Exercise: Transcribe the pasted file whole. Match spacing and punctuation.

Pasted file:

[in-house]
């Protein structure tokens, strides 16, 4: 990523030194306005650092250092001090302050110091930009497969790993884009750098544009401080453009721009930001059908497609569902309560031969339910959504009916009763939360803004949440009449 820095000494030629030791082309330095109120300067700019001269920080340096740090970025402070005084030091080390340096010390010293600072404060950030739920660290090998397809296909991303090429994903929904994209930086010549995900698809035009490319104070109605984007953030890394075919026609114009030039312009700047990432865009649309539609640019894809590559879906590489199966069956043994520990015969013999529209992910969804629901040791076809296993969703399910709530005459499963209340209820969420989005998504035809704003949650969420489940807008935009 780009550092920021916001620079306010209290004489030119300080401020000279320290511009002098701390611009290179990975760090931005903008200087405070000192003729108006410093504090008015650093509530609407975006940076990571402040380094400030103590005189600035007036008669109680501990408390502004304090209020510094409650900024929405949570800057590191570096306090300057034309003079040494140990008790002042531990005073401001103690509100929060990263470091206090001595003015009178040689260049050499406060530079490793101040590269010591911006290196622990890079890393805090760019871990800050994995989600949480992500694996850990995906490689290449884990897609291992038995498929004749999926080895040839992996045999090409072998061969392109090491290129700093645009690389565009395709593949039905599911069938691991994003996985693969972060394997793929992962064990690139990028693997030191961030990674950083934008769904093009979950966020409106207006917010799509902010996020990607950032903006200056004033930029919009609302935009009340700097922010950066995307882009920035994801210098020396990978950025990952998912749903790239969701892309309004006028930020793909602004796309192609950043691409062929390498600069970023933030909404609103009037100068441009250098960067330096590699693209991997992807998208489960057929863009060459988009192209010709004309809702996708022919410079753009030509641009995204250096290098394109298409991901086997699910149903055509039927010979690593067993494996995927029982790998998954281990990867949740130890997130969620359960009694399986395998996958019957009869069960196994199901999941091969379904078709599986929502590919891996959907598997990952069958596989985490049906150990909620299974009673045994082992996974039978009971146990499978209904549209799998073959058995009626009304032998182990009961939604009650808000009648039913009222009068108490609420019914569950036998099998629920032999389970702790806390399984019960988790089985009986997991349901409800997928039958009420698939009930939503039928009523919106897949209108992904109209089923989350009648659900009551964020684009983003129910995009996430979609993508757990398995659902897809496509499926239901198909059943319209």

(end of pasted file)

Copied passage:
[in-house]
């Protein structure tokens, strides 16, 4: 990523030194306005650092250092001090302050110091930009497969790993884009750098544009401080453009721009930001059908497609569902309560031969339910959504009916009763939360803004949440009449 820095000494030629030791082309330095109120300067700019001269920080340096740090970025402070005084030091080390340096010390010293600072404060950030739920660290090998397809296909991303090429994903929904994209930086010549995900698809035009490319104070109605984007953030890394075919026609114009030039312009700047990432865009649309539609640019894809590559879906590489199966069956043994520990015969013999529209992910969804629901040791076809296993969703399910709530005459499963209340209820969420989005998504035809704003949650969420489940807008935009 780009550092920021916001620079306010209290004489030119300080401020000279320290511009002098701390611009290179990975760090931005903008200087405070000192003729108006410093504090008015650093509530609407975006940076990571402040380094400030103590005189600035007036008669109680501990408390502004304090209020510094409650900024929405949570800057590191570096306090300057034309003079040494140990008790002042531990005073401001103690509100929060990263470091206090001595003015009178040689260049050499406060530079490793101040590269010591911006290196622990890079890393805090760019871990800050994995989600949480992500694996850990995906490689290449884990897609291992038995498929004749999926080895040839992996045999090409072998061969392109090491290129700093645009690389565009395709593949039905599911069938691991994003996985693969972060394997793929992962064990690139990028693997030191961030990674950083934008769904093009979950966020409106207006917010799509902010996020990607950032903006200056004033930029919009609302935009009340700097922010950066995307882009920035994801210098020396990978950025990952998912749903790239969701892309309004006028930020793909602004796309192609950043691409062929390498600069970023933030909404609103009037100068441009250098960067330096590699693209991997992807998208489960057929863009060459988009192209010709004309809702996708022919410079753009030509641009995204250096290098394109298409991901086997699910149903055509039927010979690593067993494996995927029982790998998954281990990867949740130890997130969620359960009694399986395998996958019957009869069960196994199901999941091969379904078709599986929502590919891996959907598997990952069958596989985490049906150990909620299974009673045994082992996974039978009971146990499978209904549209799998073959058995009626009304032998182990009961939604009650808000009648039913009222009068108490609420019914569950036998099998629920032999389970702790806390399984019960988790089985009986997991349901409800997928039958009420698939009930939503039928009523919106897949209108992904109209089923989350009648659900009551964020684009983003129910995009996430979609993508757990398995659902897809496509499926239901198909059943319209």